Differential Expression Analysis on Schizophrenia Dataset Suggests Pseudogene RNU6-505P as under Selective Pressure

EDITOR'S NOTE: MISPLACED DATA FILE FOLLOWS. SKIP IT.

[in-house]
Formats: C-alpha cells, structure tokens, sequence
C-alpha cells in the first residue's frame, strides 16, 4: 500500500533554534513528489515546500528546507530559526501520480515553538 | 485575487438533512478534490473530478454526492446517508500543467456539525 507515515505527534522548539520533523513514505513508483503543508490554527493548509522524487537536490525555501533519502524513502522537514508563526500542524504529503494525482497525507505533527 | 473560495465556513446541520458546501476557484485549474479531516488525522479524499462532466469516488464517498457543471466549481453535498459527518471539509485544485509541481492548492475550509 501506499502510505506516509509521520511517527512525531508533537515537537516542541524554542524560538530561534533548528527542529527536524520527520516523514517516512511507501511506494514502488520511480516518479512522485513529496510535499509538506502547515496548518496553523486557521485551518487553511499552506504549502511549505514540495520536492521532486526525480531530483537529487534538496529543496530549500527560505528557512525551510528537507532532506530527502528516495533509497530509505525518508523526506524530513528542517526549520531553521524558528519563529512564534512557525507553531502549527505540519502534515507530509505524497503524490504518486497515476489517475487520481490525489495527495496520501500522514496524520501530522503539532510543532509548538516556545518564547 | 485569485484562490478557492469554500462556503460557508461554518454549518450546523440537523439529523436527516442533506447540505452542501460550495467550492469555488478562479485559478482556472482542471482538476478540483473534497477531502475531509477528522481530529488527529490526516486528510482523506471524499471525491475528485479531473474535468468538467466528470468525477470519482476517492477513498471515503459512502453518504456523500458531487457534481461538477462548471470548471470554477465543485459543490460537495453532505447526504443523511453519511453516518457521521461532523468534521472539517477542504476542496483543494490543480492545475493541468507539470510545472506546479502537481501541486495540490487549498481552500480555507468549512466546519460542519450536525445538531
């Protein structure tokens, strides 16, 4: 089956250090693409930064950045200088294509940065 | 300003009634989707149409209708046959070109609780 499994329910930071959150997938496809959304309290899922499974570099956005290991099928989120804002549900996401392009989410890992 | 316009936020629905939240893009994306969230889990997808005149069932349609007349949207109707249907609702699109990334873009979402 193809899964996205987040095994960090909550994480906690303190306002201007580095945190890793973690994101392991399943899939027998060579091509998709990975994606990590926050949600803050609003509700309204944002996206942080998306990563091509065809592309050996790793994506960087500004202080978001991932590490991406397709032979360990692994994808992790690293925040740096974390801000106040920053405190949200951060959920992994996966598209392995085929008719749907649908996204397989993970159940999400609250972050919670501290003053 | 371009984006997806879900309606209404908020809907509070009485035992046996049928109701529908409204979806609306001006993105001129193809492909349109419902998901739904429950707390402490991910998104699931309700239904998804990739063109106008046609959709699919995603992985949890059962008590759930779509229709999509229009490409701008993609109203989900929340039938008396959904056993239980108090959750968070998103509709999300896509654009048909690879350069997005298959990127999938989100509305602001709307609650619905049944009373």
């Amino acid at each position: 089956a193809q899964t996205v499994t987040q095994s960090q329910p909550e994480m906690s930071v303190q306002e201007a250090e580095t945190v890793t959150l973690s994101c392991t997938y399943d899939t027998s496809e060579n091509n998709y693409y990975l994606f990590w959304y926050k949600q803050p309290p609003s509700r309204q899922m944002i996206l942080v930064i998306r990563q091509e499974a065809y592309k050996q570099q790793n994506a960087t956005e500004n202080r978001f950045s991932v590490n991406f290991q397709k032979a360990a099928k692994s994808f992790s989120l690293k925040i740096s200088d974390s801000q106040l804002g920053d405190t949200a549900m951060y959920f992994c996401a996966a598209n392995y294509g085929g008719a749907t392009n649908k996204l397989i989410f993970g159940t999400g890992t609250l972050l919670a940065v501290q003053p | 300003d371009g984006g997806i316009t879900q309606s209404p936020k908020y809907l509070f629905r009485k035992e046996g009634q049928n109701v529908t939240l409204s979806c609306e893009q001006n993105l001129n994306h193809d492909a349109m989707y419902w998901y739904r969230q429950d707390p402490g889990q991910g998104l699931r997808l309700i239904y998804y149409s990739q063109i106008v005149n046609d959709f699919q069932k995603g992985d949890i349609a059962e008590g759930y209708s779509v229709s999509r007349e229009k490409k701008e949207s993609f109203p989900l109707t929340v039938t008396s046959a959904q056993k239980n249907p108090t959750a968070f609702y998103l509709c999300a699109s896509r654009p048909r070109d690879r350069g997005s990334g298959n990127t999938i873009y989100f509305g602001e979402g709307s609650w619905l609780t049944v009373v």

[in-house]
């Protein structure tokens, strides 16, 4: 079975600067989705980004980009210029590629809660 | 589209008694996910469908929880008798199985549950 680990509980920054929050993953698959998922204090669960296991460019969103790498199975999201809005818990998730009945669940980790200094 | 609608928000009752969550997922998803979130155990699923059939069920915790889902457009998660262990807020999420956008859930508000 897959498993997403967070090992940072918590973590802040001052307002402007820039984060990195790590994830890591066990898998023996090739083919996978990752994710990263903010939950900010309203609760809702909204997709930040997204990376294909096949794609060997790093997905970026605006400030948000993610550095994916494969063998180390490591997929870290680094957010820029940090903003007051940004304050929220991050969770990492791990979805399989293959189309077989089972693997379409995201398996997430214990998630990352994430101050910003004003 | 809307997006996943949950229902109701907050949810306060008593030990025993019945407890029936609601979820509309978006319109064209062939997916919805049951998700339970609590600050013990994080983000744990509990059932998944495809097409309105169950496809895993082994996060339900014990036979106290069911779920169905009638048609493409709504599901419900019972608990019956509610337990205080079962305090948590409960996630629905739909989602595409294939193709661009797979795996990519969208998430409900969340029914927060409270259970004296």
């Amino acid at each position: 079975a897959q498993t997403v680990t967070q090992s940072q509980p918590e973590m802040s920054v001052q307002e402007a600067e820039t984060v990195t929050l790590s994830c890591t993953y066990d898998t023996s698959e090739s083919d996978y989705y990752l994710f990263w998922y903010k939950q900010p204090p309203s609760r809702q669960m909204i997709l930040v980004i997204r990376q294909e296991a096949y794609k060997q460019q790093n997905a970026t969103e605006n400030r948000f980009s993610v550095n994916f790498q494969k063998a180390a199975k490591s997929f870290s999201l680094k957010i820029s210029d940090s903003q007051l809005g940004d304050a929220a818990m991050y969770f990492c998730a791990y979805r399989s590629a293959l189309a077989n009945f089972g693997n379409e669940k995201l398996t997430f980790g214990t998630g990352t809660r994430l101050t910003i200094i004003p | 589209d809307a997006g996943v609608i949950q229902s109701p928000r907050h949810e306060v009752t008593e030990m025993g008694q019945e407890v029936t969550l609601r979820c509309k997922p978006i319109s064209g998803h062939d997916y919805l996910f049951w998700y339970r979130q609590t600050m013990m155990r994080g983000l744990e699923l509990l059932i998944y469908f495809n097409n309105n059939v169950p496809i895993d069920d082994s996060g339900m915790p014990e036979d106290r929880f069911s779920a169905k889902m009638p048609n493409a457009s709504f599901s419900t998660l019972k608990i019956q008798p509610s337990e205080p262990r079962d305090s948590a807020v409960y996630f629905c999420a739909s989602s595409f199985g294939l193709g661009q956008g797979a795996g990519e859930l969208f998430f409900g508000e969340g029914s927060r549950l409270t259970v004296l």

Schizophrenia is one of the 15 leading causes of disability worldwide. About 1% of the global population has schizophrenia, with 10% of premature mortality chance. Schizophrenia is therefore associated with significant health, social and economic concerns. In this context, thalamus and striatum areas play important roles as much in schizophrenia as processing information before reaching the conscious thought: step happening soon in the creativity action. Creativity is defined by psychological scientists as the generation of ideas or products that are both original and valuable. Creativity relies on imagination and this fundamental human ability remains understudied in comparison to other important psychological phenomena. It is natural to ask whether the gene expression profiling of samples from schizophrenic patients could highlight the activity of some genes specific to humans. Microarray analysis of the dataset GSE25673 revealed that the pseudogene RNU6-505P is expressed differentially in schizophrenic samples and correlates to CYP26A1, ARHGAP18, TSPAN12, HEY2 and TMEM132A genes. Ontological analysis showed that the RNU6-505P pseudogene is involved in brain development and certain neurological pathologies. Evolutionary analysis showed that the AGA 3-nucleotide sequence of RNU6-505P has been under positive selective pressure. Finally, the 1-nucleotide mutation prediction test revealed that variations on the AGA nucleotides could be fatal to the RNA structure of the sequence. We conclude that differential expression of the RNU6-505P pseudogene can be valid to diagnose schizophrenia and the RNU6-505P pseudogene may have a relevant function in the cerebral development and in the divergent evolution of humans from apes.
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